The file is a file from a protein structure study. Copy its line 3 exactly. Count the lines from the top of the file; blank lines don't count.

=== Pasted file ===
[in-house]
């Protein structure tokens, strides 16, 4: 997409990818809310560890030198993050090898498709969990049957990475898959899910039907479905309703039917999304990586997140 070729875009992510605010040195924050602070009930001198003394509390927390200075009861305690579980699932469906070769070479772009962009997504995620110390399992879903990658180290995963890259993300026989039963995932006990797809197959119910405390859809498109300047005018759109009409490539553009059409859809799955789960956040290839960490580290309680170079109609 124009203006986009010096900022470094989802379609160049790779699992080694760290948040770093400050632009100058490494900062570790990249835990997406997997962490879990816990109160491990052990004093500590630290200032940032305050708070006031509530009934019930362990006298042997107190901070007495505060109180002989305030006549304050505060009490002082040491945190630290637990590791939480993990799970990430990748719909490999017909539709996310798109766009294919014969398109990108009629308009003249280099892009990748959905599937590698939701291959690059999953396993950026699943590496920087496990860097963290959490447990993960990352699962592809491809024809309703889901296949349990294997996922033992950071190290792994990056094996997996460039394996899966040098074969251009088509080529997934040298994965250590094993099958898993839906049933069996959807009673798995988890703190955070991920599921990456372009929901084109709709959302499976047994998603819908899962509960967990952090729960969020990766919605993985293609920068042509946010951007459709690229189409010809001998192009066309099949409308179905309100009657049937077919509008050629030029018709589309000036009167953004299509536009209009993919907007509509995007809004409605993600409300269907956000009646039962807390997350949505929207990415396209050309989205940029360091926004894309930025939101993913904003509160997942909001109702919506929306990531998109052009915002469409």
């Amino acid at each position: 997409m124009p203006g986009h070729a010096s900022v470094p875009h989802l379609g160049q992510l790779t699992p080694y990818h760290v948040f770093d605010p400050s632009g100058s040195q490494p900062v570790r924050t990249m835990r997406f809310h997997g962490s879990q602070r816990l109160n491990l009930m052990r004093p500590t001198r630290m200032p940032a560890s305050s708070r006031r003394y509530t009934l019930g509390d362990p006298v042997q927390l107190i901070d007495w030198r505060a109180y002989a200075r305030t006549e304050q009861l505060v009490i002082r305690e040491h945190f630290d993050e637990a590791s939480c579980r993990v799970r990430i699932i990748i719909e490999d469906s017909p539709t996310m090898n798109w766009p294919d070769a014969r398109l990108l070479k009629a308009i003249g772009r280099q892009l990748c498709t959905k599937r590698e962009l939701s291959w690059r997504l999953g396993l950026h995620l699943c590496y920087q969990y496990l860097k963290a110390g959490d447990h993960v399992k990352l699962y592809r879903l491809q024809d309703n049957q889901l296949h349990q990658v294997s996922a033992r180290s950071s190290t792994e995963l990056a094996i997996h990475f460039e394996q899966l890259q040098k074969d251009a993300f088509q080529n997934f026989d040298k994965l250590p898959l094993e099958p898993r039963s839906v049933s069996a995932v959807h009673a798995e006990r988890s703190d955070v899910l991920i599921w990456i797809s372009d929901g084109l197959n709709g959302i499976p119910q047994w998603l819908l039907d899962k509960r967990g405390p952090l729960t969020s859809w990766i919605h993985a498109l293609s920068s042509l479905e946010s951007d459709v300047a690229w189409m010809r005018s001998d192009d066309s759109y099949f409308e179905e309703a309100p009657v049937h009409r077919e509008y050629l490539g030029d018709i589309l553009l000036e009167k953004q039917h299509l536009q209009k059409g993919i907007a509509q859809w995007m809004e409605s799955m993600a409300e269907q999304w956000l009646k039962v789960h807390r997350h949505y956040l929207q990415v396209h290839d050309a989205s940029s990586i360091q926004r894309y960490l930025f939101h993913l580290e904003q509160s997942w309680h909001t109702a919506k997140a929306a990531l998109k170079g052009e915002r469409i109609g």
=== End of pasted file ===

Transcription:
């Amino acid at each position: 997409m124009p203006g986009h070729a010096s900022v470094p875009h989802l379609g160049q992510l790779t699992p080694y990818h760290v948040f770093d605010p400050s632009g100058s040195q490494p900062v570790r924050t990249m835990r997406f809310h997997g962490s879990q602070r816990l109160n491990l009930m052990r004093p500590t001198r630290m200032p940032a560890s305050s708070r006031r003394y509530t009934l019930g509390d362990p006298v042997q927390l107190i901070d007495w030198r505060a109180y002989a200075r305030t006549e304050q009861l505060v009490i002082r305690e040491h945190f630290d993050e637990a590791s939480c579980r993990v799970r990430i699932i990748i719909e490999d469906s017909p539709t996310m090898n798109w766009p294919d070769a014969r398109l990108l070479k009629a308009i003249g772009r280099q892009l990748c498709t959905k599937r590698e962009l939701s291959w690059r997504l999953g396993l950026h995620l699943c590496y920087q969990y496990l860097k963290a110390g959490d447990h993960v399992k990352l699962y592809r879903l491809q024809d309703n049957q889901l296949h349990q990658v294997s996922a033992r180290s950071s190290t792994e995963l990056a094996i997996h990475f460039e394996q899966l890259q040098k074969d251009a993300f088509q080529n997934f026989d040298k994965l250590p898959l094993e099958p898993r039963s839906v049933s069996a995932v959807h009673a798995e006990r988890s703190d955070v899910l991920i599921w990456i797809s372009d929901g084109l197959n709709g959302i499976p119910q047994w998603l819908l039907d899962k509960r967990g405390p952090l729960t969020s859809w990766i919605h993985a498109l293609s920068s042509l479905e946010s951007d459709v300047a690229w189409m010809r005018s001998d192009d066309s759109y099949f409308e179905e309703a309100p009657v049937h009409r077919e509008y050629l490539g030029d018709i589309l553009l000036e009167k953004q039917h299509l536009q209009k059409g993919i907007a509509q859809w995007m809004e409605s799955m993600a409300e269907q999304w956000l009646k039962v789960h807390r997350h949505y956040l929207q990415v396209h290839d050309a989205s940029s990586i360091q926004r894309y960490l930025f939101h993913l580290e904003q509160s997942w309680h909001t109702a919506k997140a929306a990531l998109k170079g052009e915002r469409i109609g």